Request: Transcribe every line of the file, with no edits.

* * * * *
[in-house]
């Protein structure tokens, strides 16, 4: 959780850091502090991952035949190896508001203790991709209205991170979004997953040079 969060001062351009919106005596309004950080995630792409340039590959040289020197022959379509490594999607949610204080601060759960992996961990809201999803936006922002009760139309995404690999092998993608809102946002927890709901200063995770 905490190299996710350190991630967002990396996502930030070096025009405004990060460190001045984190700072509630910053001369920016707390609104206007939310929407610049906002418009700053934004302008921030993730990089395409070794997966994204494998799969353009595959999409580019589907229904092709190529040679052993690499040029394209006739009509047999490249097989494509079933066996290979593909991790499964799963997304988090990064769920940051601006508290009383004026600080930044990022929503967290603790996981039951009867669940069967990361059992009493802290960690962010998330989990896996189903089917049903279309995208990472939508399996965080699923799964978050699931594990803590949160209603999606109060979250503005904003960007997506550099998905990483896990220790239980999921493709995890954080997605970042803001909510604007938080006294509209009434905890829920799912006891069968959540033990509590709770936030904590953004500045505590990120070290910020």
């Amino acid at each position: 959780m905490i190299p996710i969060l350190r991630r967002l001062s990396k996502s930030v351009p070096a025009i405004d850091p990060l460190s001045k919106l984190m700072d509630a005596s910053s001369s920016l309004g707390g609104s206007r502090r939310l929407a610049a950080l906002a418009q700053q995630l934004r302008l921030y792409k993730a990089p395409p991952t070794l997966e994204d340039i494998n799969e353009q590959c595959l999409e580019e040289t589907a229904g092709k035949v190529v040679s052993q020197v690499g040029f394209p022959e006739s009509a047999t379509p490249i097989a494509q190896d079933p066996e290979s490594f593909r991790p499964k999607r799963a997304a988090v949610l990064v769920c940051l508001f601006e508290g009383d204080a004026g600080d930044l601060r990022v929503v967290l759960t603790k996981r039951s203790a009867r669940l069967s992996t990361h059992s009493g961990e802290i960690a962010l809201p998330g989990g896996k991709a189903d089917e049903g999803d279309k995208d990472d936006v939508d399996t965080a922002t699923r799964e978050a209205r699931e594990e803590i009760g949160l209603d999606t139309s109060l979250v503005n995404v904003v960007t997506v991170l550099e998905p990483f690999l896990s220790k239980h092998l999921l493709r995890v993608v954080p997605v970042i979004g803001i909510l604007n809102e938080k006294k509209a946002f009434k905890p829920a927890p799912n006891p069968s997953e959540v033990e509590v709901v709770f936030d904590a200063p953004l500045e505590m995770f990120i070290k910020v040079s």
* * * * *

[in-house]
């Protein structure tokens, strides 16, 4: 959780850091502090991952035949190896508001203790991709209205991170979004997953040079 969060001062351009919106005596309004950080995630792409340039590959040289020197022959379509490594999607949610204080601060759960992996961990809201999803936006922002009760139309995404690999092998993608809102946002927890709901200063995770 905490190299996710350190991630967002990396996502930030070096025009405004990060460190001045984190700072509630910053001369920016707390609104206007939310929407610049906002418009700053934004302008921030993730990089395409070794997966994204494998799969353009595959999409580019589907229904092709190529040679052993690499040029394209006739009509047999490249097989494509079933066996290979593909991790499964799963997304988090990064769920940051601006508290009383004026600080930044990022929503967290603790996981039951009867669940069967990361059992009493802290960690962010998330989990896996189903089917049903279309995208990472939508399996965080699923799964978050699931594990803590949160209603999606109060979250503005904003960007997506550099998905990483896990220790239980999921493709995890954080997605970042803001909510604007938080006294509209009434905890829920799912006891069968959540033990509590709770936030904590953004500045505590990120070290910020």
């Amino acid at each position: 959780m905490i190299p996710i969060l350190r991630r967002l001062s990396k996502s930030v351009p070096a025009i405004d850091p990060l460190s001045k919106l984190m700072d509630a005596s910053s001369s920016l309004g707390g609104s206007r502090r939310l929407a610049a950080l906002a418009q700053q995630l934004r302008l921030y792409k993730a990089p395409p991952t070794l997966e994204d340039i494998n799969e353009q590959c595959l999409e580019e040289t589907a229904g092709k035949v190529v040679s052993q020197v690499g040029f394209p022959e006739s009509a047999t379509p490249i097989a494509q190896d079933p066996e290979s490594f593909r991790p499964k999607r799963a997304a988090v949610l990064v769920c940051l508001f601006e508290g009383d204080a004026g600080d930044l601060r990022v929503v967290l759960t603790k996981r039951s203790a009867r669940l069967s992996t990361h059992s009493g961990e802290i960690a962010l809201p998330g989990g896996k991709a189903d089917e049903g999803d279309k995208d990472d936006v939508d399996t965080a922002t699923r799964e978050a209205r699931e594990e803590i009760g949160l209603d999606t139309s109060l979250v503005n995404v904003v960007t997506v991170l550099e998905p990483f690999l896990s220790k239980h092998l999921l493709r995890v993608v954080p997605v970042i979004g803001i909510l604007n809102e938080k006294k509209a946002f009434k905890p829920a927890p799912n006891p069968s997953e959540v033990e509590v709901v709770f936030d904590a200063p953004l500045e505590m995770f990120i070290k910020v040079s």